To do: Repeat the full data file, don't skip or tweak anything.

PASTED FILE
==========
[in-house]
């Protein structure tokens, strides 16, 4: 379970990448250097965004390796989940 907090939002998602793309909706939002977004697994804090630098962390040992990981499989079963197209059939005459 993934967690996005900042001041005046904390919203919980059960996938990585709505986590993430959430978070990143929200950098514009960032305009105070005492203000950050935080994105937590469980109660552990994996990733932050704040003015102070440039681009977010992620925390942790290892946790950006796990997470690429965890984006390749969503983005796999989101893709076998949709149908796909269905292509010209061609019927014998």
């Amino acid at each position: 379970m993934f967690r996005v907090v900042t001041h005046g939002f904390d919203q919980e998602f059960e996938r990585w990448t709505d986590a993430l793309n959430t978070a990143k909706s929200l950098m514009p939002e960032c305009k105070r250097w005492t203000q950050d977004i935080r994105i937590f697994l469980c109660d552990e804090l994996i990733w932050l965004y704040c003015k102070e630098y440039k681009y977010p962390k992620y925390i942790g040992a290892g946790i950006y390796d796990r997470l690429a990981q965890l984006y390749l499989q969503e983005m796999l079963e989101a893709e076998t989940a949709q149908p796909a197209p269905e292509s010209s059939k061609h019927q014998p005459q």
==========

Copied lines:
[in-house]
């Protein structure tokens, strides 16, 4: 379970990448250097965004390796989940 907090939002998602793309909706939002977004697994804090630098962390040992990981499989079963197209059939005459 993934967690996005900042001041005046904390919203919980059960996938990585709505986590993430959430978070990143929200950098514009960032305009105070005492203000950050935080994105937590469980109660552990994996990733932050704040003015102070440039681009977010992620925390942790290892946790950006796990997470690429965890984006390749969503983005796999989101893709076998949709149908796909269905292509010209061609019927014998």
């Amino acid at each position: 379970m993934f967690r996005v907090v900042t001041h005046g939002f904390d919203q919980e998602f059960e996938r990585w990448t709505d986590a993430l793309n959430t978070a990143k909706s929200l950098m514009p939002e960032c305009k105070r250097w005492t203000q950050d977004i935080r994105i937590f697994l469980c109660d552990e804090l994996i990733w932050l965004y704040c003015k102070e630098y440039k681009y977010p962390k992620y925390i942790g040992a290892g946790i950006y390796d796990r997470l690429a990981q965890l984006y390749l499989q969503e983005m796999l079963e989101a893709e076998t989940a949709q149908p796909a197209p269905e292509s010209s059939k061609h019927q014998p005459q």